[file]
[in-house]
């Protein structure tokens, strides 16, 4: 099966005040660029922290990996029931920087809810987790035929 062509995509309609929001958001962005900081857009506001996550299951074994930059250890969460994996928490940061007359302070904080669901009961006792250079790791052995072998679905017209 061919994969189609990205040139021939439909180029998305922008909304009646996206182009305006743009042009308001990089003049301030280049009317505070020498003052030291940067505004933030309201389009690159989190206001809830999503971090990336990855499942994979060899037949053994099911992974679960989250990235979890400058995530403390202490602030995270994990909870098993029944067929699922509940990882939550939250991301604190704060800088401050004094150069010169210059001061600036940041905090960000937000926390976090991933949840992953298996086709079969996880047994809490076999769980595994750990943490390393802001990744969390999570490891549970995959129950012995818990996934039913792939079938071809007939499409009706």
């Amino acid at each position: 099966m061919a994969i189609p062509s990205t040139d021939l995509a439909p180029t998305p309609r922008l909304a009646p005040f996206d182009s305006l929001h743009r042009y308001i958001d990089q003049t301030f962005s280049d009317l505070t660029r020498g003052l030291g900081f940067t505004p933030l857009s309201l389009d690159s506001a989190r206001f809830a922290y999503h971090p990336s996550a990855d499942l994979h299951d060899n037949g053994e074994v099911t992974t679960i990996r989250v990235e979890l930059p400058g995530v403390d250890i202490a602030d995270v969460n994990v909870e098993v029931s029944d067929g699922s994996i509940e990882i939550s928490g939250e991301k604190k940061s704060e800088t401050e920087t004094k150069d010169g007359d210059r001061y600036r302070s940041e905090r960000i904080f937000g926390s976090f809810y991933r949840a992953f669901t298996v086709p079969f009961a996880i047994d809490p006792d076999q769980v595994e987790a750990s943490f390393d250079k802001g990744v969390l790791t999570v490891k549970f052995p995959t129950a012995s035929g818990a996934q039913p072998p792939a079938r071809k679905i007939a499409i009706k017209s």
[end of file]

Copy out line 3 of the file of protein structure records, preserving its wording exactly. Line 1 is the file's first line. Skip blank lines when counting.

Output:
């Amino acid at each position: 099966m061919a994969i189609p062509s990205t040139d021939l995509a439909p180029t998305p309609r922008l909304a009646p005040f996206d182009s305006l929001h743009r042009y308001i958001d990089q003049t301030f962005s280049d009317l505070t660029r020498g003052l030291g900081f940067t505004p933030l857009s309201l389009d690159s506001a989190r206001f809830a922290y999503h971090p990336s996550a990855d499942l994979h299951d060899n037949g053994e074994v099911t992974t679960i990996r989250v990235e979890l930059p400058g995530v403390d250890i202490a602030d995270v969460n994990v909870e098993v029931s029944d067929g699922s994996i509940e990882i939550s928490g939250e991301k604190k940061s704060e800088t401050e920087t004094k150069d010169g007359d210059r001061y600036r302070s940041e905090r960000i904080f937000g926390s976090f809810y991933r949840a992953f669901t298996v086709p079969f009961a996880i047994d809490p006792d076999q769980v595994e987790a750990s943490f390393d250079k802001g990744v969390l790791t999570v490891k549970f052995p995959t129950a012995s035929g818990a996934q039913p072998p792939a079938r071809k679905i007939a499409i009706k017209s």